Unity is default desktop environment for Ubuntu. It has different appearance and user experience compared to another desktop environment. It has few unique features such as HUD and Launcher. It has also a full screen menu. It makes Ubuntu distinguishable among another Linux distro. This guide will help you understand the basics of Unity for daily usage. This guide uses Unity 7.3.2 on Ubuntu 15.04 as a basic and it's applicable to another version too.
- Menu button.
- Global menu area.
- Launcher panel.
- Desktop area.
- System tray.
- Unity is basically a GNOME 3 desktop. Unity is a shell for GNOME 3, replacing GNOME Shell itself. As a result, Unity brings its own components, but brings also many GNOME components (e.g. Nautilus). Unity and GNOME share few similarities.
- Unity is unique by its visual appearance and its user experience. Unity is like a mix of Mac OS X interface (by top panel and global menu) and Android Launcher (by wide screen menu). The most noticeable part of Unity is left vertical panel called Launcher. Launcher position is permanent.
- Unity has Dash. It is the application menu. In Android, you call it Android Launcher. Yes, Unity was designed for touch screen platform.
- Unity has HUD. A feature that never existed in every Linux desktop environment before. HUD allows you to use every menu in any GUI application by typing a few letters. HUD makes Unity different with all other Linux desktop environments.
- Unity has global menu. We will find it on Mac OS X, when any GUI application menu will appear not in its own window but on Unity top panel.
- Unity has Lens. A Lens is a category in Unity Dash.
- Unity doesn't support desktop shortcut (like Windows) by default. Unity has its own shortcut system, that is the vertical Launcher panel.
- Unity places min-max-close buttons on the left, in contrary with usual desktop (Windows, KDE, XFCE) on the right.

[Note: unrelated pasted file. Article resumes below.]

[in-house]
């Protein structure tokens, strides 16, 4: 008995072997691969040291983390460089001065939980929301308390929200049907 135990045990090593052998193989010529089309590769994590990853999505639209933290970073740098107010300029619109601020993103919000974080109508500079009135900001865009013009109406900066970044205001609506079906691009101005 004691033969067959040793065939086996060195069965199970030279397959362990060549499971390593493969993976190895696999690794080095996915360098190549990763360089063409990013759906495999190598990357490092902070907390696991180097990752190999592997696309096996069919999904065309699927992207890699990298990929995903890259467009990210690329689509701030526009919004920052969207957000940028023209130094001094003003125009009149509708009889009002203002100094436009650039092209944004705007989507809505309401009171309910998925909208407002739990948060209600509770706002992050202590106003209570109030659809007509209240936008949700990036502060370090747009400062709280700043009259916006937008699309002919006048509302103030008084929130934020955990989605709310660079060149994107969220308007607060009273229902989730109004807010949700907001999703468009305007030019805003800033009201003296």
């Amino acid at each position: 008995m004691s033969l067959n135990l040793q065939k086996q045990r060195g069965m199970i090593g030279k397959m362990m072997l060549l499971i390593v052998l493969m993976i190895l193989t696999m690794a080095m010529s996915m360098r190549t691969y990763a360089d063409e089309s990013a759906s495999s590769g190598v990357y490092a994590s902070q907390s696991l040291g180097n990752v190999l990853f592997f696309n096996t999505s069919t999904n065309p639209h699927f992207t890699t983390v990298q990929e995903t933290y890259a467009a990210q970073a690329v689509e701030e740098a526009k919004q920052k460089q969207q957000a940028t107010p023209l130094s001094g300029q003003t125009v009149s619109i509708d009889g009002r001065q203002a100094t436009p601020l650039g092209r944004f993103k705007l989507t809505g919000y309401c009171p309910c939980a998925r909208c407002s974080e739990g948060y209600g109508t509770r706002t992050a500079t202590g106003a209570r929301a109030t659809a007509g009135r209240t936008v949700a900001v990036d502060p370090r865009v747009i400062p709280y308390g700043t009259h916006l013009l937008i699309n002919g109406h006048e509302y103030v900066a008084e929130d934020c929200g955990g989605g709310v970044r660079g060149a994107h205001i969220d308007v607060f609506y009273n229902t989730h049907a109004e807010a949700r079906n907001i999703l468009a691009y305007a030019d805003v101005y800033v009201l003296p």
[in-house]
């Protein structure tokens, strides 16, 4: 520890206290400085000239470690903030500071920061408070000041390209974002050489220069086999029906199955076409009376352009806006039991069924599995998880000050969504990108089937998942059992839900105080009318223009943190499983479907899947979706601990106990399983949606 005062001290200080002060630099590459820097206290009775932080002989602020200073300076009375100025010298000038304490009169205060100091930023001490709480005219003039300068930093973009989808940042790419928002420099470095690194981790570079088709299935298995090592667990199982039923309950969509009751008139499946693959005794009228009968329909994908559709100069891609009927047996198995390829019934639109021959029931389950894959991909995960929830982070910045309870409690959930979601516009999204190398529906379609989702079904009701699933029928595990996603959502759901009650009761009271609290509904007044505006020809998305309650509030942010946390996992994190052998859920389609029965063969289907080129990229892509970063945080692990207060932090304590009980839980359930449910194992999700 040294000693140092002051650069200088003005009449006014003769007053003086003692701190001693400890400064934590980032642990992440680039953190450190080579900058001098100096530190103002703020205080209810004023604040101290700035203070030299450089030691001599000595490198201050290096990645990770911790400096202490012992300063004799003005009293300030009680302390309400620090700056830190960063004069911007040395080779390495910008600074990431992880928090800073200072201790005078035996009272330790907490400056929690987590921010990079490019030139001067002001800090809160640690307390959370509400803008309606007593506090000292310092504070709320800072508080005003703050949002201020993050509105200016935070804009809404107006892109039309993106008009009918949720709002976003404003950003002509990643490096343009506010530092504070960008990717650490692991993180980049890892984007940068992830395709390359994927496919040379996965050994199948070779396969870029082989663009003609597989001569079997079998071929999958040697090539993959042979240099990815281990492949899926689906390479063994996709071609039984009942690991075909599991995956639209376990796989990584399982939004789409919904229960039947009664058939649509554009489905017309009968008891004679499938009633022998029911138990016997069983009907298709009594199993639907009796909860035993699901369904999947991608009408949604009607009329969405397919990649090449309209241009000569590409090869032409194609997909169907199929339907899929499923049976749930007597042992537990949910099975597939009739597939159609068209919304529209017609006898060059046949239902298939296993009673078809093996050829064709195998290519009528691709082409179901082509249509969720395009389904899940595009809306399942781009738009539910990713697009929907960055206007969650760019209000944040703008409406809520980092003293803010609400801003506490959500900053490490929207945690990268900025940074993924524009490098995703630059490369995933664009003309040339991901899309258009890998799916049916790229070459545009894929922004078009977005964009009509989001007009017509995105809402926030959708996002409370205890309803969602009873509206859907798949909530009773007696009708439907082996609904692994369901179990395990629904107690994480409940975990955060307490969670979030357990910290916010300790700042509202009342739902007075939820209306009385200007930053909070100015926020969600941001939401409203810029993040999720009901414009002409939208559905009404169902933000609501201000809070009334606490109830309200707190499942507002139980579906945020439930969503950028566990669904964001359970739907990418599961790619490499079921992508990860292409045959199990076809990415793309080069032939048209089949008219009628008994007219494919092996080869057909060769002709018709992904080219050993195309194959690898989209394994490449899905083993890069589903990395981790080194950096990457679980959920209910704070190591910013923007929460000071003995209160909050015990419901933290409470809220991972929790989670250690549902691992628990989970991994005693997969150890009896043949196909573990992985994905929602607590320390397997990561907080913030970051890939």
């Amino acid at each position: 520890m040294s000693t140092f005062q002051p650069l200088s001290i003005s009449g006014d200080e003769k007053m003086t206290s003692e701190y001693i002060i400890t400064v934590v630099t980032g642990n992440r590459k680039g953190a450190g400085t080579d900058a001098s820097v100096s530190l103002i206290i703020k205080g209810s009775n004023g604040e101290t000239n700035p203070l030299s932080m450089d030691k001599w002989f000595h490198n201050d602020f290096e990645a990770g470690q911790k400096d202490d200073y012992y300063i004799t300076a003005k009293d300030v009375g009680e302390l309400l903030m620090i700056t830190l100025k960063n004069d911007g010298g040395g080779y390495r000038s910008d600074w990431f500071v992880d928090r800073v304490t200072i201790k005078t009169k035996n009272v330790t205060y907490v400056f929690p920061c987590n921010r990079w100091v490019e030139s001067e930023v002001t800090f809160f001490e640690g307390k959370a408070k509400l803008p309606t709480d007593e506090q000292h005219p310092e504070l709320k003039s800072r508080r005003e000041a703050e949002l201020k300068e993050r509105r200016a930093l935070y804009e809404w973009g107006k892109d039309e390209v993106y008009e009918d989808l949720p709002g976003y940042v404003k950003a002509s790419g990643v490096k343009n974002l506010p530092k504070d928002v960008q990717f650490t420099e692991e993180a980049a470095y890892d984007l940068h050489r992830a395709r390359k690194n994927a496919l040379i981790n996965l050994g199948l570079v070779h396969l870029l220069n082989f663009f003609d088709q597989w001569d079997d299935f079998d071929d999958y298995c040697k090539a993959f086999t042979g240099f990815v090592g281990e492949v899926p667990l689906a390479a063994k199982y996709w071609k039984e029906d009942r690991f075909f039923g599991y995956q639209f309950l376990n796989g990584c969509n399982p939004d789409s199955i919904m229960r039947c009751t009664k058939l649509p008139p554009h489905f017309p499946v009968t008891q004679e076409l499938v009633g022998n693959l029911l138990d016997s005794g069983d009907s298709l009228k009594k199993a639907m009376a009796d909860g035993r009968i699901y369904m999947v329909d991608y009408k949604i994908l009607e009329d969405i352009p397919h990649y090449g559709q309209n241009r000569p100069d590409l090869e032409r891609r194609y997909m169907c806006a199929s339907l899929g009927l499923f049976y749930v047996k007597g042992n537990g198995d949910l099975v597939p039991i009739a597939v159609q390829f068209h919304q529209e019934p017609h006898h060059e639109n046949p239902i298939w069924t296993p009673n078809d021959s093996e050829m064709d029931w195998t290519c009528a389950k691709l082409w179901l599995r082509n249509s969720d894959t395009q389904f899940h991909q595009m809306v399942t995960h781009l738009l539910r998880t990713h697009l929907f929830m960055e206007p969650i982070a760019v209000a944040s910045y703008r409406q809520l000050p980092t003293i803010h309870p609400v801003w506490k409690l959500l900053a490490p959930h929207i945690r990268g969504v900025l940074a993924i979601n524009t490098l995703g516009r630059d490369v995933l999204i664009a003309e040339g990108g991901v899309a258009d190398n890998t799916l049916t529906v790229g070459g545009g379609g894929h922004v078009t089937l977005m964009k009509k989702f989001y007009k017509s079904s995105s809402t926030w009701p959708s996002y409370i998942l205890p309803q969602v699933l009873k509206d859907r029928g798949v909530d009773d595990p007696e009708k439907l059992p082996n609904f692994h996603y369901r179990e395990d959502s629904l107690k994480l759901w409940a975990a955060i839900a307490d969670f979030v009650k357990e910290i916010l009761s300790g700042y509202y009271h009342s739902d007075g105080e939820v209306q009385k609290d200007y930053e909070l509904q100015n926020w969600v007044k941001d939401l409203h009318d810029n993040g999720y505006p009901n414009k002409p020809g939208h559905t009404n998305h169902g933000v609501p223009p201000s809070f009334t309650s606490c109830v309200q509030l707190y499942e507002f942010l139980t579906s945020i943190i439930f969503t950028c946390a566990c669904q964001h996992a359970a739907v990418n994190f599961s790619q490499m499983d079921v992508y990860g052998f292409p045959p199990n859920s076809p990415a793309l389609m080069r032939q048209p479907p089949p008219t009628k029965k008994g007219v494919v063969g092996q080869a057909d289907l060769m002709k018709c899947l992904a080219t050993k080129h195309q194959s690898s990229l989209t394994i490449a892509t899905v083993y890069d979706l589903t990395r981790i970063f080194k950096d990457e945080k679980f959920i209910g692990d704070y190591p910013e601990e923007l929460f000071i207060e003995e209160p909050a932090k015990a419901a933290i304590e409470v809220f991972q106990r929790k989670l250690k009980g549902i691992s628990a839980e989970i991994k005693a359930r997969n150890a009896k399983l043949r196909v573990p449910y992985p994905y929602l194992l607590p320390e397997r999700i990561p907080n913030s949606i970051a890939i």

- Unity opens the menu by a single win key (super key, windows key on your keyboard) just like Windows. It was also default behavior in GNOME.
- Unity Dash will show you many information event if you don't need it. For example, when you browse for apps, you will see the installed and the ready to install list of applications. Don't panic, it is just a marketing strategy of Unity.
To launch application, open Dash (Unity Menu) by pressing win key > type the name > click on the icon. To browse between all installed apps, open Dash > click on 'A' Lens (number two from left) > click Filter Results (top-right) > click Local Apps from Sources entry (bottom-right).
To create a desktop shortcut, first open an app > right-click on its icon on Launcher > Lock to Launcher. This icon will permanently be here. I use Disk Usage Analyzer app in this example.
To use Unity global menu, just open an app. If the app has menu (usually consists from File – Edit – View – Insert ...), then the menu will appear not in its own window but on Unity top panel. It is a centralized concept so it will helpful when you open many apps in a time. You access the same position, for every app menu.
Work with HUD
To activate hud, press Alt key. HUD is quicker way to access all menu on every application. Every menu entry (e.g. menu Insert > Header) in one application window, HUD can read it. Then you can run it from HUD without clicking. In summary, with HUD, you save your clicks by using search instead. For example, I show you GIMP, Nautilus, Libreoffice, and Firefox common usages of HUD.
GIMP Blur: press Alt > type blur.
Nautilus Show Hidden Files: press Alt > type hidd.
Firefox Clear Recent History: press Alt > type history > select Clear Recent History.
Libreoffice Bibliography Entry: press Alt > type bibl.
Note: HUD usage is very useful when you are using GIMP or another graphic design programs. HUD will help you to work quicker. Examples above are just examples. You may extend them to suit your needs.
To switch between running apps, press Alt+Tab. It is the same way with another desktop environments. Special bonus for Unity, when performing Alt+Tab, press apostrophe button (beside of 1 button) to see a window preview on the fly.
To see overview of all running apps, instead of Alt+Tab, press Win+W. It is similar with GNOME spread window. Here, hover your cursor to one window then you will see its titlebar with app name and close button. It is also a convenient way to close a window by seeing its preview.
Unity supports multiple desktop. But it is disabled by default. To enable it, open Unity System Settings > Appearance > Behavior > check Enable workspaces. Unity has 4 workspaces by default. A new icon will appear on your vertical Launcher. It is your workspace switcher. To use multiple desktop, press Win+S.
To work with workspace, right-click on window titlebar > Move to Another Workspace > select. The easier way is by Win+S and drag one window to another workspace.
Unity system tray consists of several items. From left to right:
- Network manager.
- Keyboard indicator. You choose keyboard layout here. E.g. change it into Japanese.
- Battery indicator. It will appear if you are using laptop.
- Sound indicator. You set volume or control your audio player here.
- Time and calendar.
- Power. You access